Saturday, April 9, 2016

My Gramma


My Gramma
Barb Duncan
 
     My grandmother's name was Viola Cole, but she wasn't my “real” grandmother; she was actually my mom's half-sister.  My mom was Dorothy Maina, whose mother died when she was four and whose father died when she was nine. Viola was her half-sister, who at the age of twenty had just married Abe Cole.  Viola and Abe raised my mom as their own daughter, even though no legal documents were ever recorded.  That's what families did back then: ---they took care of one another.  Viola and Abe had two children, Scott and June.  They and my mom, Dorothy, were all three raised as equals, and thus Scott and June became my uncle and aunt. 

     My mom graduated from high school, went to work, and in time married my father, Charles Knott.  About the same time, Abe Cole was a building contractor, and he purchased several acres of property on Spectacle Lake near Valparaiso, Indiana where he built three identical homes.  My parents lived in one, my grandparents lived in the middle, and Uncle Scott and his family lived on the other side.  Uncle Scott now had two children, Marcy and Scotty, who were the same age as my brother, David, and I.  We were inseparable.  The four of us were the Cole’s grandchildren and were treated as such. 

     We played at the lake, rolled down the hills, played on swings, and in our sandbox, but the center of our lives was our grandparents’ home, especially the kitchen.  Marcy and I watched Gramma make perfect pie crusts using no recipe, something that I have never been able to duplicate.  She made pancakes for the four of us, always making extras, so we could put jelly in the middle and have them as snacks the next day.  Birthday parties were always in Gramma’s kitchen, as well as all holiday meals.

     The one thing that alone fascinated me was Gramma’s treadle sewing machine, which was in the basement.  I watched her sew and asked myriad questions that only a five year old could ask.  She patiently answered me.   Then one day she asked if I'd like to learn to sew.  I was so excited!  I don't remember how I was able to work the treadle, but I remember sewing with her sitting next to me.  None of the other grandkids were interested, so I had my gramma all to myself.  We talked and shared all kinds of things, which made me feel so special.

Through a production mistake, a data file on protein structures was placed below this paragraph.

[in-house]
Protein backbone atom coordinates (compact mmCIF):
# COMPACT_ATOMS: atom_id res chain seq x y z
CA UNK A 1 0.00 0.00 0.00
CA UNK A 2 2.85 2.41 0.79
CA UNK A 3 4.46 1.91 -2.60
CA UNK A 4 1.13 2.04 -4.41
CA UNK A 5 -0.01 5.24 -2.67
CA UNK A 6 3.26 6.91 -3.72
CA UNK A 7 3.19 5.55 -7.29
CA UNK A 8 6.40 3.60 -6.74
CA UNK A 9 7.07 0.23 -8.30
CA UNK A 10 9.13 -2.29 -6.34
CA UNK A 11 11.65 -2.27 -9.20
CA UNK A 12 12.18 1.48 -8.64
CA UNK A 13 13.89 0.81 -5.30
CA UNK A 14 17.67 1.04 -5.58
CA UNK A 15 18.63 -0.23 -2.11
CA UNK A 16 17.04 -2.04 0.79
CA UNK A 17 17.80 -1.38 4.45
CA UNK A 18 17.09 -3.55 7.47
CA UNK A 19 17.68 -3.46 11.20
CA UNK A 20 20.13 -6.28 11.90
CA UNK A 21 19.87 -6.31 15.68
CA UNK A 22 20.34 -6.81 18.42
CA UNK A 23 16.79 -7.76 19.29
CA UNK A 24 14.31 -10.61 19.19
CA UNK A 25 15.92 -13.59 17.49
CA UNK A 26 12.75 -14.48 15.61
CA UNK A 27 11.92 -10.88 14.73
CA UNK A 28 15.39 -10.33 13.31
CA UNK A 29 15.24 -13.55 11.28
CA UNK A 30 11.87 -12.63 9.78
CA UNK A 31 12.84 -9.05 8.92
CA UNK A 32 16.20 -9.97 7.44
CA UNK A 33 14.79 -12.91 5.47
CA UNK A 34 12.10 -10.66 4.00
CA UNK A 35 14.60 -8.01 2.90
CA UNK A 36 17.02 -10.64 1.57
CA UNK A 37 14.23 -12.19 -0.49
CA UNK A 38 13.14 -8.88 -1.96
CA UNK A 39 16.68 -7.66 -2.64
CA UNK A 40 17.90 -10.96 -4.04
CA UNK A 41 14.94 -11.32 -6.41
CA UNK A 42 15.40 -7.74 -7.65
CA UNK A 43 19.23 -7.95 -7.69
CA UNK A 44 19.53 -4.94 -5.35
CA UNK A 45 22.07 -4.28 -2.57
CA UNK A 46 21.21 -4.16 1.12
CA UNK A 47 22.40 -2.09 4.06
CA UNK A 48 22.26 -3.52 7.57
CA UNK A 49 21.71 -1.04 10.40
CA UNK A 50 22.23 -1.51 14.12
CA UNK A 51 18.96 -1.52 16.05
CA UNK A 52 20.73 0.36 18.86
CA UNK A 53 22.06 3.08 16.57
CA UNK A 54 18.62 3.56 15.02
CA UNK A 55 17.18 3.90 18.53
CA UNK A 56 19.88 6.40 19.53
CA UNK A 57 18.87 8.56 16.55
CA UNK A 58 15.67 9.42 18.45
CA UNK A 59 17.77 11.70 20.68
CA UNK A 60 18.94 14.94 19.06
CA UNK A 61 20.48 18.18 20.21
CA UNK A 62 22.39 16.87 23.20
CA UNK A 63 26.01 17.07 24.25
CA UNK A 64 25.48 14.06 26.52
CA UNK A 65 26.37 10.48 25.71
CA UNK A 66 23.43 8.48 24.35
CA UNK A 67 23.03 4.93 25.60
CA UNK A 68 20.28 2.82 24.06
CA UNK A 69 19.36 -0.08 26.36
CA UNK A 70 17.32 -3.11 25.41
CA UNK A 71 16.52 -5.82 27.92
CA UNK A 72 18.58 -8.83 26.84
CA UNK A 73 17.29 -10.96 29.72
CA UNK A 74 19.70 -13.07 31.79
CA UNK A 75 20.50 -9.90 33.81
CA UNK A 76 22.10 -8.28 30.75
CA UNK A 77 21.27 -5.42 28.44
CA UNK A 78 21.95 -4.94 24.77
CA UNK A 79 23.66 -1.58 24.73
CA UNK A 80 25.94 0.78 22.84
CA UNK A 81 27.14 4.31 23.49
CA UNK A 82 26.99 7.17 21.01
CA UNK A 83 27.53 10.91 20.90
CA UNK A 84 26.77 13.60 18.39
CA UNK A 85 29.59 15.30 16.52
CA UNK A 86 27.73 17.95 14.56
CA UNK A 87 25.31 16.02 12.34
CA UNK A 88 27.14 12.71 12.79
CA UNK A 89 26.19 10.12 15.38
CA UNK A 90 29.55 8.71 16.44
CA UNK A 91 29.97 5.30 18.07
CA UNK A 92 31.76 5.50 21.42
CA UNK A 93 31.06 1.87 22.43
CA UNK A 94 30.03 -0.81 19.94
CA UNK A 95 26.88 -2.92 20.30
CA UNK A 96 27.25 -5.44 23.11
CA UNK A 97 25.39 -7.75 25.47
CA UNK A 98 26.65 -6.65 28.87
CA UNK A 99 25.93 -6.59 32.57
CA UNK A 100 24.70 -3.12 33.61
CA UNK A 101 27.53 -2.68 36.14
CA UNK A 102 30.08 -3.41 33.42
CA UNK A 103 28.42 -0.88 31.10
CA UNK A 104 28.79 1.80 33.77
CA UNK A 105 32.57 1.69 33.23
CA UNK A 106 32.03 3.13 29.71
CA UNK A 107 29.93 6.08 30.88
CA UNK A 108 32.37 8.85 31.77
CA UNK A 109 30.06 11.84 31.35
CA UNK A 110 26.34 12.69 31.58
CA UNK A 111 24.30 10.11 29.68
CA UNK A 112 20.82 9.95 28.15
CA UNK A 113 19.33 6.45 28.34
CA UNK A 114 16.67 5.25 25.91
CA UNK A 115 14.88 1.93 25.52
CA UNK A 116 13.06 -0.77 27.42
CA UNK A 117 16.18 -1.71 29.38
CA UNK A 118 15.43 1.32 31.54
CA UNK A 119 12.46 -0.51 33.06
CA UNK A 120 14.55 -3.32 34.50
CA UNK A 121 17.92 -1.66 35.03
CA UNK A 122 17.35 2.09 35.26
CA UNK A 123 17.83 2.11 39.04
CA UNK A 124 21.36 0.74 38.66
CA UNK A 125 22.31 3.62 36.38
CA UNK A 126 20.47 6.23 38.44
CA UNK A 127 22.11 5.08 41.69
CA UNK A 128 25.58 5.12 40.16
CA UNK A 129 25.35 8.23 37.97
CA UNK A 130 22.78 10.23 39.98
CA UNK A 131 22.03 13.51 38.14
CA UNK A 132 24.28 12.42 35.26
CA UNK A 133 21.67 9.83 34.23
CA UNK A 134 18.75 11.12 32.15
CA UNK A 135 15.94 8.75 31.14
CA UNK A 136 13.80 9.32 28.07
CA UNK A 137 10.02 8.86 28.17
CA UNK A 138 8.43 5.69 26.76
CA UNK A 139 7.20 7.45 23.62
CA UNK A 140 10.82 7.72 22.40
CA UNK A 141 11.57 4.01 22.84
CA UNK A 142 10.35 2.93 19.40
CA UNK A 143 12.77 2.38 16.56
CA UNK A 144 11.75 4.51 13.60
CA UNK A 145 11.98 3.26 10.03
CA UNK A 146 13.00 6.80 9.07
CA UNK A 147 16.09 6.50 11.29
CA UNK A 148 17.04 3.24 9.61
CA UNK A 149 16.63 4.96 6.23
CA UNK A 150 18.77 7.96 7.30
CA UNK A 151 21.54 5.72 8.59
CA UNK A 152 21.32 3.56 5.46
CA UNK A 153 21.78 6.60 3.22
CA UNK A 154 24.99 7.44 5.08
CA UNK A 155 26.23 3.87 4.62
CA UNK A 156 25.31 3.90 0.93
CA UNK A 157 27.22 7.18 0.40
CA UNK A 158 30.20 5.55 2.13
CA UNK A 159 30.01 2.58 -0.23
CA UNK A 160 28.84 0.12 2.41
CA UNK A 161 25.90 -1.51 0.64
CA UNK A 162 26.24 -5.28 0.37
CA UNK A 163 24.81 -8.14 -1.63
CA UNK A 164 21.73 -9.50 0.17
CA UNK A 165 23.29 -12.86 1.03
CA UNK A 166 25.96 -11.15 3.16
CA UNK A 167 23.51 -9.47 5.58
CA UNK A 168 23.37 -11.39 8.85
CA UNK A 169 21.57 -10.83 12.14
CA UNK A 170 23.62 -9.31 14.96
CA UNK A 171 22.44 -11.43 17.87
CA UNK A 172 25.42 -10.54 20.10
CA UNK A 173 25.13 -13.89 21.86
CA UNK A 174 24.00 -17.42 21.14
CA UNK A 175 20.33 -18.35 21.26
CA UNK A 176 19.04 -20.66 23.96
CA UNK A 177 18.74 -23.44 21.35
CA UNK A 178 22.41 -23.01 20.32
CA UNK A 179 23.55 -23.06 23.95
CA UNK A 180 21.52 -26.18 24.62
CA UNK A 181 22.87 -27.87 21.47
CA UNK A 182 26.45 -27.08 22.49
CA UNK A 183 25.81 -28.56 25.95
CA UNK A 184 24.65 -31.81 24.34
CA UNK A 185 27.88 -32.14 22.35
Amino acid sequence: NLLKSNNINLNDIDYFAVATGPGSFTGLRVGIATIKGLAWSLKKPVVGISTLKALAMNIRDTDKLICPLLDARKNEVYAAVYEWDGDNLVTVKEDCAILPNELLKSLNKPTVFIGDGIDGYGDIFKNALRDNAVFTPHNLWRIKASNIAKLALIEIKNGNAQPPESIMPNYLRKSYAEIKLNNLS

At that age, I wanted to do something to really impress my gramma.  I went to the basement by myself to sew something.  I think my intent was to show her my completed project, and I imagined her big smile and hug at my accomplishment.  I didn't know anything about fabric, patterns, cutting, pinning--only making that marvelous machine sew those neat, even stitches.

       I sewed ten perfect straight lines.  They were so pretty, and I was so proud.  I took my project upstairs to get that much anticipated smile and hug.  It didn't quite happen the way I imagined. 
      
     Gramma looked at my project, grabbed it, and began waving her brand new garden gloves in the air.  I had sewed a very straight line of stitches in the middle of every finger of those gloves.  As anyone who sews knows, ripping stitches is a necessary skill, and one which I learned that day.

     We had many laughs about that incident, but my gramma continued to help me polish my sewing skills.  One of the best Christmas gifts I ever received was the sewing machine they bought for me when I was nine years old.  My dad showed me how to take it apart, clean and oil it, and put it back together, which I knew was my responsibility.  I used that machine until I was twenty-four, when it was damaged in a household move.

     My gramma's encouragement, patience, and understanding taught me a skill I continue to use today. I used to make all my own clothes, but I don't do that anymore.  I quilt now, but how many quilts can one have or use?   Now I make charity quilts for persons less fortunate than I am.

      Through sewing, I have met many people who became good friends and influenced my life.  Years ago after Hurricane Katrina, a woman in my quilt guild secured a truck to take supplies down to Louisiana. Guild members made quilts to donate to survivors who had lost everything.  We filled her truck, and she took off with the promise to return with lots of pictures of the grateful people accepting our gifts. 

        One of those pictures showed a woman crying and wrapped in one of the quilts I had made.  What an enormous feeling and connection that was!  I realized that something I did benefitted someone I would never meet.

     At five years old, my gramma could not have known how her teaching me to use her treadle sewing machine would affect my life with so many rewarding experiences.  I am blessed that she accepted me as a “granddaughter”-- the only gramma I had.

1 comment:

  1. What a wonderful connection you shared! You are an amazing story teller! Janet

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